Matrix207

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I was reading up on the etiology and prevalence of a certain hematologic disorder. The prevalence of this disorder was 1 in 200,000 --- but yet, I read that the disorder is 'common'. How exactly is this common when statistically speaking, 5 people per million get diagnosed? I also researched about a certain rare, aggressive stomach cancer where the prevalence was 1 in 50, and the doctor I talked to said it was very rare. I did not question the Doctor, because duh he knows more than I do and I'm just trying to get into medical school---but I am just looking for clarification.

Thanks!
 

Matthew9Thirtyfive

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The Rare Diseases Act of 2002 defines a rare disease as affecting fewer than 1 in 1500. But in practice, these definitions are not standardized. So someone might say something is rare because they don't see it that often themselves, yet it is actually fairly common nationwide or worldwide.
 
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efle

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Matrix207

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There must have been some kind of miscommunication at some point, I don't think even a super-specialized doc at a tertiary center would call a disease "common" when only 1000-2000 people in the nation get it
It's no joke. I don't get it either. The specialists I talked to (2 of them) say this subtype is "common", when the prevalence of it is 1 in 200,000.
 

hurtem&healem

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It's no joke. I don't get it either. The specialists I talked to (2 of them) say this subtype is "common", when the prevalence of it is 1 in 200,000.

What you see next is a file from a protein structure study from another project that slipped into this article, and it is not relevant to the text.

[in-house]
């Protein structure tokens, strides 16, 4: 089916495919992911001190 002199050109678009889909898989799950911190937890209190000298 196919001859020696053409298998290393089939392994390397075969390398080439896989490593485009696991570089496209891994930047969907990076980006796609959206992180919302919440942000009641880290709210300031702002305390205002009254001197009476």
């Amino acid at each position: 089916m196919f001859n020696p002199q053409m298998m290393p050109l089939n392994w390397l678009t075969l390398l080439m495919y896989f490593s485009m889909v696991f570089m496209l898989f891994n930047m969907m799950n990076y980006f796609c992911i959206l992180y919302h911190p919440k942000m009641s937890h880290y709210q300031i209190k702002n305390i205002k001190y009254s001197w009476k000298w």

Could they have meant, "of the patients I see, this subtype is relatively common." i.e., if you're already looking at a somewhat rare cancer, if 10% of their cases were this subtype, it would be common for them but very rare in general.
 

Med Ed

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I was reading up on the etiology and prevalence of a certain hematologic disorder. The prevalence of this disorder was 1 in 200,000 --- but yet, I read that the disorder is 'common'. How exactly is this common when statistically speaking, 5 people per million get diagnosed?
Name the disorder and some clarity might emerge.
 

Raryn

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I was reading up on the etiology and prevalence of a certain hematologic disorder. The prevalence of this disorder was 1 in 200,000 --- but yet, I read that the disorder is 'common'. How exactly is this common when statistically speaking, 5 people per million get diagnosed? I also researched about a certain rare, aggressive stomach cancer where the prevalence was 1 in 50, and the doctor I talked to said it was very rare. I did not question the Doctor, because duh he knows more than I do and I'm just trying to get into medical school---but I am just looking for clarification.

Thanks!
The incidence of gastric cancer in general is 7.3 per 100,000. No way there's an aggressive stomach cancer that has a prevalence of 1 in 50, unless we're talking about it being 1 in 50 of gastric cancers.
 
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calivianya

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I'd say that the physicians in question are talking about their personal interactions with the disease, not the prevalence of the disease in the population.
 
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longhaul3

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In genetics, "rare"usually means that a second mutation is unlikely to come from outside of the family in question, i.e. that you can assume that no one from outside the family is a carrier. "Common" can therefore refer to diseases like CF, which is rare compared to diabetes, but an affected child can be born to unrelated carrier parents.